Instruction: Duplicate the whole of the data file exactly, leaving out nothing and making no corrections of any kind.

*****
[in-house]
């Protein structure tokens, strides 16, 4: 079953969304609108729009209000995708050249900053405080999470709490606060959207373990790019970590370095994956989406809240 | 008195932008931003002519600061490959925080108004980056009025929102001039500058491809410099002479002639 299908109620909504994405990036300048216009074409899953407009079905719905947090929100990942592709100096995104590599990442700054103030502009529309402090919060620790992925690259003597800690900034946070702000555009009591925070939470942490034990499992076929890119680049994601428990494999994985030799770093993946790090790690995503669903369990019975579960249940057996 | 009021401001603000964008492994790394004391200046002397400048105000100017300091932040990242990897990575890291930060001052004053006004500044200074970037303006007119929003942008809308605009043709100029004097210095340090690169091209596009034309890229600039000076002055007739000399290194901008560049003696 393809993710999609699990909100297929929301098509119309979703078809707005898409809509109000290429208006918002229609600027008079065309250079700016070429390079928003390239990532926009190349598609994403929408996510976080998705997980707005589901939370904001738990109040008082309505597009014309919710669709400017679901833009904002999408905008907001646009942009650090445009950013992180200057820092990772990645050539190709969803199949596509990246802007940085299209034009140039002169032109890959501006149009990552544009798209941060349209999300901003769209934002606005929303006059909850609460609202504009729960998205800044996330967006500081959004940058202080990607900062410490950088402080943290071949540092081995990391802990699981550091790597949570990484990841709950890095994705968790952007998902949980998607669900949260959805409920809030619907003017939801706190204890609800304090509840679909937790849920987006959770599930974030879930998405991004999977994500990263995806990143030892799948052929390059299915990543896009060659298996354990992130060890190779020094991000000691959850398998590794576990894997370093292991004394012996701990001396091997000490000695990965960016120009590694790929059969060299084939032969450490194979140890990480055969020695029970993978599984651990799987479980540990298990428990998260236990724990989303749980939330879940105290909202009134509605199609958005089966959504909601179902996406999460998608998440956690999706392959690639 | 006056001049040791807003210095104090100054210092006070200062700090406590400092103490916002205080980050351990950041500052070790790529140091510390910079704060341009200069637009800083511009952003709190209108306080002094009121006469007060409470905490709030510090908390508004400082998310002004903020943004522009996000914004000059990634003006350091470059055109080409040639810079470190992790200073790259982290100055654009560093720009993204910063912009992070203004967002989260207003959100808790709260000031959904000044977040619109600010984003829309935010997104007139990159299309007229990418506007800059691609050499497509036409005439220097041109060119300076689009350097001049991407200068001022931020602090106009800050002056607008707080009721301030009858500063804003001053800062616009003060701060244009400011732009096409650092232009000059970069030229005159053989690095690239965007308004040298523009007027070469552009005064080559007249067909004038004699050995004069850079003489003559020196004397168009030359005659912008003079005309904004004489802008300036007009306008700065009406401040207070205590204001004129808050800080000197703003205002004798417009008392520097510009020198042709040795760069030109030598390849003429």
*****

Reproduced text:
[in-house]
């Protein structure tokens, strides 16, 4: 079953969304609108729009209000995708050249900053405080999470709490606060959207373990790019970590370095994956989406809240 | 008195932008931003002519600061490959925080108004980056009025929102001039500058491809410099002479002639 299908109620909504994405990036300048216009074409899953407009079905719905947090929100990942592709100096995104590599990442700054103030502009529309402090919060620790992925690259003597800690900034946070702000555009009591925070939470942490034990499992076929890119680049994601428990494999994985030799770093993946790090790690995503669903369990019975579960249940057996 | 009021401001603000964008492994790394004391200046002397400048105000100017300091932040990242990897990575890291930060001052004053006004500044200074970037303006007119929003942008809308605009043709100029004097210095340090690169091209596009034309890229600039000076002055007739000399290194901008560049003696 393809993710999609699990909100297929929301098509119309979703078809707005898409809509109000290429208006918002229609600027008079065309250079700016070429390079928003390239990532926009190349598609994403929408996510976080998705997980707005589901939370904001738990109040008082309505597009014309919710669709400017679901833009904002999408905008907001646009942009650090445009950013992180200057820092990772990645050539190709969803199949596509990246802007940085299209034009140039002169032109890959501006149009990552544009798209941060349209999300901003769209934002606005929303006059909850609460609202504009729960998205800044996330967006500081959004940058202080990607900062410490950088402080943290071949540092081995990391802990699981550091790597949570990484990841709950890095994705968790952007998902949980998607669900949260959805409920809030619907003017939801706190204890609800304090509840679909937790849920987006959770599930974030879930998405991004999977994500990263995806990143030892799948052929390059299915990543896009060659298996354990992130060890190779020094991000000691959850398998590794576990894997370093292991004394012996701990001396091997000490000695990965960016120009590694790929059969060299084939032969450490194979140890990480055969020695029970993978599984651990799987479980540990298990428990998260236990724990989303749980939330879940105290909202009134509605199609958005089966959504909601179902996406999460998608998440956690999706392959690639 | 006056001049040791807003210095104090100054210092006070200062700090406590400092103490916002205080980050351990950041500052070790790529140091510390910079704060341009200069637009800083511009952003709190209108306080002094009121006469007060409470905490709030510090908390508004400082998310002004903020943004522009996000914004000059990634003006350091470059055109080409040639810079470190992790200073790259982290100055654009560093720009993204910063912009992070203004967002989260207003959100808790709260000031959904000044977040619109600010984003829309935010997104007139990159299309007229990418506007800059691609050499497509036409005439220097041109060119300076689009350097001049991407200068001022931020602090106009800050002056607008707080009721301030009858500063804003001053800062616009003060701060244009400011732009096409650092232009000059970069030229005159053989690095690239965007308004040298523009007027070469552009005064080559007249067909004038004699050995004069850079003489003559020196004397168009030359005659912008003079005309904004004489802008300036007009306008700065009406401040207070205590204001004129808050800080000197703003205002004798417009008392520097510009020198042709040795760069030109030598390849003429």